Islamic State claims its fighters are responsible for an attack on a police training college in the southwestern Pakistani city of Quetta, which killed 59 people and wounded more than 100.
Pakistani authorities have blamed another militant group, Lashkar-e-Janghvi, for the late-night siege, though the Islamic State claim included photographs of three alleged attackers.
Hundreds of trainees were stationed at the facility when masked gunmen stormed the college on the outskirts of Quetta late on Monday.
Islamic State's Amaq news agency published the claim of responsibility, saying three IS fighters "used machine guns and grenades, then blew up their explosive vests in the crowd".
Mir Sarfaraz Bugti, home minister of the province of Baluchistan, whose capital is Quetta, said the gunmen attacked a dormitory in the training facility, while cadets rested and slept.
"Two attackers blew up themselves, while a third one was shot in the head by security men," Mr Bugti said.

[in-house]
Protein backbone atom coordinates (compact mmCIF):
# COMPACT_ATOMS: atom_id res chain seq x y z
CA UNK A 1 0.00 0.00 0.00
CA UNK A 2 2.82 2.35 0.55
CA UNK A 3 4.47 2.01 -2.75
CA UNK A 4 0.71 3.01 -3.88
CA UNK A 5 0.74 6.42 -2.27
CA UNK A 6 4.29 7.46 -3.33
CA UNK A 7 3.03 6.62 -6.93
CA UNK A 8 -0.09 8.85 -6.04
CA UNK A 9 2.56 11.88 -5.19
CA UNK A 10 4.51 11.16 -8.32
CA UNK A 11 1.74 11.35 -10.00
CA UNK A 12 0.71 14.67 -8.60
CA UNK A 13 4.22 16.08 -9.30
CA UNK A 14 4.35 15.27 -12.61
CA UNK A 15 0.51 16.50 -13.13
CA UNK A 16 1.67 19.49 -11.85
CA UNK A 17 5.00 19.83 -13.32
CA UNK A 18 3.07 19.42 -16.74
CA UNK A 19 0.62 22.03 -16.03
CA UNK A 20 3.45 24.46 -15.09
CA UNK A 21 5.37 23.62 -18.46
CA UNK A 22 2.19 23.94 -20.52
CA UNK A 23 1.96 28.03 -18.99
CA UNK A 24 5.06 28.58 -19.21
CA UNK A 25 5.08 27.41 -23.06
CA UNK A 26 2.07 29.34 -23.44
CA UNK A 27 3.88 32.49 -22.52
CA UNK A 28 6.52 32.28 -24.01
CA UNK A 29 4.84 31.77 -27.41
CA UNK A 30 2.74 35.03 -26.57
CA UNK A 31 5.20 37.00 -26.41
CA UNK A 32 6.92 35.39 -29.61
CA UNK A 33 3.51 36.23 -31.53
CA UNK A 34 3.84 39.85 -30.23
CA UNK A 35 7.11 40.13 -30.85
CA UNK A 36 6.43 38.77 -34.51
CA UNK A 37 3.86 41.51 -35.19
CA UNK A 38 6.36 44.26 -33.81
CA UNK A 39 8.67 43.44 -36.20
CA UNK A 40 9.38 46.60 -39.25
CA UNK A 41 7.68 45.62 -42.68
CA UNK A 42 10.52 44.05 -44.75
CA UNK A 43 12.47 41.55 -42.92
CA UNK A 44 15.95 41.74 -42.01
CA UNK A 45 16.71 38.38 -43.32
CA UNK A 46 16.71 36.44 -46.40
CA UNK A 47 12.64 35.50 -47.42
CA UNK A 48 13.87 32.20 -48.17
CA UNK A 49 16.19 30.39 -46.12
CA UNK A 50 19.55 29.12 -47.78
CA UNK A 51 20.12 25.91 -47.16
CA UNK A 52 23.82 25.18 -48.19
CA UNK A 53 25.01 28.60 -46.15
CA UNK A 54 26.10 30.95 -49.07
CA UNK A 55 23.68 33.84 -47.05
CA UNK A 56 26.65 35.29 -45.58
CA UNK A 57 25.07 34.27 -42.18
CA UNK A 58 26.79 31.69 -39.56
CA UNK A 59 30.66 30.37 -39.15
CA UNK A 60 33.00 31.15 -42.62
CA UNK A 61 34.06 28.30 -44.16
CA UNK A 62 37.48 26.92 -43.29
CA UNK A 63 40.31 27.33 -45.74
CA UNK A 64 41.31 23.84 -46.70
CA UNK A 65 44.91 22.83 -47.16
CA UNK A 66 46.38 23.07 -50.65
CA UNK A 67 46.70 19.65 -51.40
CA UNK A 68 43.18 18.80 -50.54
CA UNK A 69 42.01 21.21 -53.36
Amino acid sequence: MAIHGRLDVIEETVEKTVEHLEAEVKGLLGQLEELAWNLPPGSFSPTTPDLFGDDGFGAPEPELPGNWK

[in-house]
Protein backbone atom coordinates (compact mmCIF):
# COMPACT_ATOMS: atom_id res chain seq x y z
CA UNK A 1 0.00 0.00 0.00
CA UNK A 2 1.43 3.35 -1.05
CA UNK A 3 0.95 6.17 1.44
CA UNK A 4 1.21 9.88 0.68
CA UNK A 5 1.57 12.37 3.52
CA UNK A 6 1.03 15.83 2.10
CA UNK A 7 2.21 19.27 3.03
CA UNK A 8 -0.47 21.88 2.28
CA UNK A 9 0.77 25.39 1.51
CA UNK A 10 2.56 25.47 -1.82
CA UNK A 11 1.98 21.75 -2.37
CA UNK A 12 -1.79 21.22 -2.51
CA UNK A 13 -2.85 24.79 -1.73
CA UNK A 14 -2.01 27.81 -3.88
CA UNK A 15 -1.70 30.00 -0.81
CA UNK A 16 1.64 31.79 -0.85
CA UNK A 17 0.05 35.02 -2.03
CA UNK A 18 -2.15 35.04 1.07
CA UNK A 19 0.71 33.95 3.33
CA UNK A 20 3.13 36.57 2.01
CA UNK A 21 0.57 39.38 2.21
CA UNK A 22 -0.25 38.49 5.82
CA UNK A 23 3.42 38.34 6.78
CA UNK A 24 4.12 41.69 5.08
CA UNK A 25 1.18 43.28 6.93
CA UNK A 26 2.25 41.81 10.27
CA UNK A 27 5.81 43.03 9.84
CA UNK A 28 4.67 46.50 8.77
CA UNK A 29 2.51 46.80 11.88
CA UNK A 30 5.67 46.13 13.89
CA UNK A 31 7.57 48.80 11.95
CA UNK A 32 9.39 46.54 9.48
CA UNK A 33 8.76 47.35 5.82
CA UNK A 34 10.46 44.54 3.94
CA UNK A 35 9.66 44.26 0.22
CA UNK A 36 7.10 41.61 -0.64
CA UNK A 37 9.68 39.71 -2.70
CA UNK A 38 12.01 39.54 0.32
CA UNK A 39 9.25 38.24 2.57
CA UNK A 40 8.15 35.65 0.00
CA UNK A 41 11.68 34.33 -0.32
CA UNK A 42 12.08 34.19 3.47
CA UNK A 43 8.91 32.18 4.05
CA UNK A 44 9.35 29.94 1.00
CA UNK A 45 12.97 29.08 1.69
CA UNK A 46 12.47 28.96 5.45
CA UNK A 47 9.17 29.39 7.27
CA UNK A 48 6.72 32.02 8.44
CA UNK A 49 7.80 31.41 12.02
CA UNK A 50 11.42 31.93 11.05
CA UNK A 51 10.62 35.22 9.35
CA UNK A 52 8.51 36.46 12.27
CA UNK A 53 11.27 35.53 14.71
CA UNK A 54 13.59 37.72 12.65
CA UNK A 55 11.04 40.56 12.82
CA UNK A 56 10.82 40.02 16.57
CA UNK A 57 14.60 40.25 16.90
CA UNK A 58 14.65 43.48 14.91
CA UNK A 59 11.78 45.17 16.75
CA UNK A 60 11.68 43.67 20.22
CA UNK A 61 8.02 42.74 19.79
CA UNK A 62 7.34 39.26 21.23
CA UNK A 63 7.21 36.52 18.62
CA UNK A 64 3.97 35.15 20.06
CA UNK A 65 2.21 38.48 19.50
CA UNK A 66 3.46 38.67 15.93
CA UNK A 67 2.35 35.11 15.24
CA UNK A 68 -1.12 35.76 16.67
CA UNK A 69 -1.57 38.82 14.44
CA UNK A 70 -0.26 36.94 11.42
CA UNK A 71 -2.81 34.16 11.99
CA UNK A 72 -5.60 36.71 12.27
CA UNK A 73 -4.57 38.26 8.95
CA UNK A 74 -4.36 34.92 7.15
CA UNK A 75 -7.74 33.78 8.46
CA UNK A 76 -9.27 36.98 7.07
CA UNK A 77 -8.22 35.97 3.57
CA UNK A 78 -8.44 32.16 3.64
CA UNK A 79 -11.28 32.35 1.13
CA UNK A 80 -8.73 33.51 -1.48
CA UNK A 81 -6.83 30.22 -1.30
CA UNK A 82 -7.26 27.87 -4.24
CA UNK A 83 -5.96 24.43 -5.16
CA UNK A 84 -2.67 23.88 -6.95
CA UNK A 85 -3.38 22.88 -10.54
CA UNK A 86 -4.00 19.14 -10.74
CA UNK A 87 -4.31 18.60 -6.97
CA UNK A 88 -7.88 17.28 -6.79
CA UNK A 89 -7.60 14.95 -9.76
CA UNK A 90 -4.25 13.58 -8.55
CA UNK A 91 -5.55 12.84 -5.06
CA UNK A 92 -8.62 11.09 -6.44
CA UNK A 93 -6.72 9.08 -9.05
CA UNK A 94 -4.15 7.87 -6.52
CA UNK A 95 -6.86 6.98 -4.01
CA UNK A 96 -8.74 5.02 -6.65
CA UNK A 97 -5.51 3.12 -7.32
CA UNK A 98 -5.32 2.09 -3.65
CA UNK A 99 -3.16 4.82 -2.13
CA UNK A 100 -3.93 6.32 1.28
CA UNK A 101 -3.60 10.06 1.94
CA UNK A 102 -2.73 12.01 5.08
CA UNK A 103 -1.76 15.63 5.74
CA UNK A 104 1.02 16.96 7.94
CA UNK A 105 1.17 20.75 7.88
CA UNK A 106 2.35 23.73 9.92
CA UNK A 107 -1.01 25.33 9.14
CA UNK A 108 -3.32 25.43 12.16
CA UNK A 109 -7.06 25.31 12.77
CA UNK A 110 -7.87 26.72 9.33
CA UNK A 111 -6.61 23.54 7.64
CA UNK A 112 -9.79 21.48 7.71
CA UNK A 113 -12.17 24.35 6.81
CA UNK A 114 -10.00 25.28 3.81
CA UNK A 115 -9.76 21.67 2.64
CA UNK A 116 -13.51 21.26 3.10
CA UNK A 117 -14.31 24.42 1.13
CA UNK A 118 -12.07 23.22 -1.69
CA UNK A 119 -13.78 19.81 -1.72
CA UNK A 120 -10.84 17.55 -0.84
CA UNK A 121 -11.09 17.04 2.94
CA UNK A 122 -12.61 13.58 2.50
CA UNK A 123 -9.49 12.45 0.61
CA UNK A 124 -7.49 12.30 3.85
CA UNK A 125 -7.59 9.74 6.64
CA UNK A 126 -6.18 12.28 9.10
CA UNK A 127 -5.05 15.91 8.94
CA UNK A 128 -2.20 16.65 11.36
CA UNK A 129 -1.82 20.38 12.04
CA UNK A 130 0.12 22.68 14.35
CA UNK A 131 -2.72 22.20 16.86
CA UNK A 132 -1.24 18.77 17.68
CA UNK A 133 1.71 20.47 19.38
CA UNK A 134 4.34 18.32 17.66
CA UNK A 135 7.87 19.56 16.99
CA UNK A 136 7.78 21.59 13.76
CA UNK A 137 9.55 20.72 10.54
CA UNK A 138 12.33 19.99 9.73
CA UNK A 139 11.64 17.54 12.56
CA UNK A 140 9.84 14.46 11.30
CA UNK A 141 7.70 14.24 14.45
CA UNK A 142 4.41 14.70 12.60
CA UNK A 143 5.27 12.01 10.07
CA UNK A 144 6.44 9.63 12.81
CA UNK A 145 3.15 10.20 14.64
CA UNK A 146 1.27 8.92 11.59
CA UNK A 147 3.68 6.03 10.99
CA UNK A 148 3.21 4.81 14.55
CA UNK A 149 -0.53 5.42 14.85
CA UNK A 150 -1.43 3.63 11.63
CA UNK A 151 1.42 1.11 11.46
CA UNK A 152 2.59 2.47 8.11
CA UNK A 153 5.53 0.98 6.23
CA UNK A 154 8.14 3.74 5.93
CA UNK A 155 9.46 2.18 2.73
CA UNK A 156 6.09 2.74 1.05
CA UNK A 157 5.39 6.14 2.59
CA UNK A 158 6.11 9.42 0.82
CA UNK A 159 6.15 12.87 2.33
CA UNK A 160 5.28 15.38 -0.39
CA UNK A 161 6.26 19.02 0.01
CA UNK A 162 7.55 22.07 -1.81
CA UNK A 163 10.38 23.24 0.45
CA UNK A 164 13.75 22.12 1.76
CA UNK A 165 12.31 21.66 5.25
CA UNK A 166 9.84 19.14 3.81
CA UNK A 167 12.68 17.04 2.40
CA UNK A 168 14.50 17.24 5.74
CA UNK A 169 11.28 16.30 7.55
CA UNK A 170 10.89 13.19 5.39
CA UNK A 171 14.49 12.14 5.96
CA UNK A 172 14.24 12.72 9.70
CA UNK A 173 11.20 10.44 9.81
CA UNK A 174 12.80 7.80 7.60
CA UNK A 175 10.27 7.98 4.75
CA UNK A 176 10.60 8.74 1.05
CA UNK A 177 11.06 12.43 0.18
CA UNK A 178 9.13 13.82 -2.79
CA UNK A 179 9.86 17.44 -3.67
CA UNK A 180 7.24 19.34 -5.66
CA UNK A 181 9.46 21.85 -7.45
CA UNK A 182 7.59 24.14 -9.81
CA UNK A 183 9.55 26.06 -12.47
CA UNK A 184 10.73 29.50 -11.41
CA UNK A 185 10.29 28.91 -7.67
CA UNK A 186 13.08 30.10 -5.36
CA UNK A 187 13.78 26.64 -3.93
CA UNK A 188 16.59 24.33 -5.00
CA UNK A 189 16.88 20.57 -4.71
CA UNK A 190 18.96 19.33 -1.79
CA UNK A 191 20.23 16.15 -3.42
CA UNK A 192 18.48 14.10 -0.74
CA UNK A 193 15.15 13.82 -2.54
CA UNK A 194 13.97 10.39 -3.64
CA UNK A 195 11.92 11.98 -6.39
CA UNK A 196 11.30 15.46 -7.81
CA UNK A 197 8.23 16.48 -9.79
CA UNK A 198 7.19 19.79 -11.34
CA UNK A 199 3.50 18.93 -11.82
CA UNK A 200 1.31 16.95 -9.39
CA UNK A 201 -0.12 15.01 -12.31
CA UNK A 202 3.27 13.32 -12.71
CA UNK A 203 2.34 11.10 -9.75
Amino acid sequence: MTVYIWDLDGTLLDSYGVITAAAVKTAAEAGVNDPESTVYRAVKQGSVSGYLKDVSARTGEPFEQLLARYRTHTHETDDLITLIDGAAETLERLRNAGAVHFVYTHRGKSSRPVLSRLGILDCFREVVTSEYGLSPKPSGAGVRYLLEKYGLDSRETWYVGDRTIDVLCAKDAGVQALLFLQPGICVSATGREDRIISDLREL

Earlier, officials had said there were five to six gunmen.
A Reuters photographer at the scene said authorities carried out the body of a teenaged boy who they said was one of the attackers and had been shot dead by security forces.
Prime Minister Nawaz Sharif and Army chief General Raheel Sharif both travelled to Quetta after the attack and participated in a special security meeting on Tuesday afternoon, the prime minister's office said.
One of the top military commanders in Baluchistan, General Sher Afgun, told media that calls intercepted between the attackers and their handlers suggested they were from the sectarian Sunni militant group, Lashkar-e-Jhangvi (LeJ).
Mr LeJ, whose roots are in the heartland Punjab province, has a history of carrying out sectarian attacks in Baluchistan, particularly against the minority Hazara Shias. Pakistan has previously accused LeJ of colluding with al-Qaeda.
Pakistan has improved its security situation in recent years but Islamist groups continue to pose a threat and stage major attacks in the mainly Muslim nation of 190 million.
Islamic State has sought to make inroads over the past year, hoping to exploit the country's growing sectarian divisions.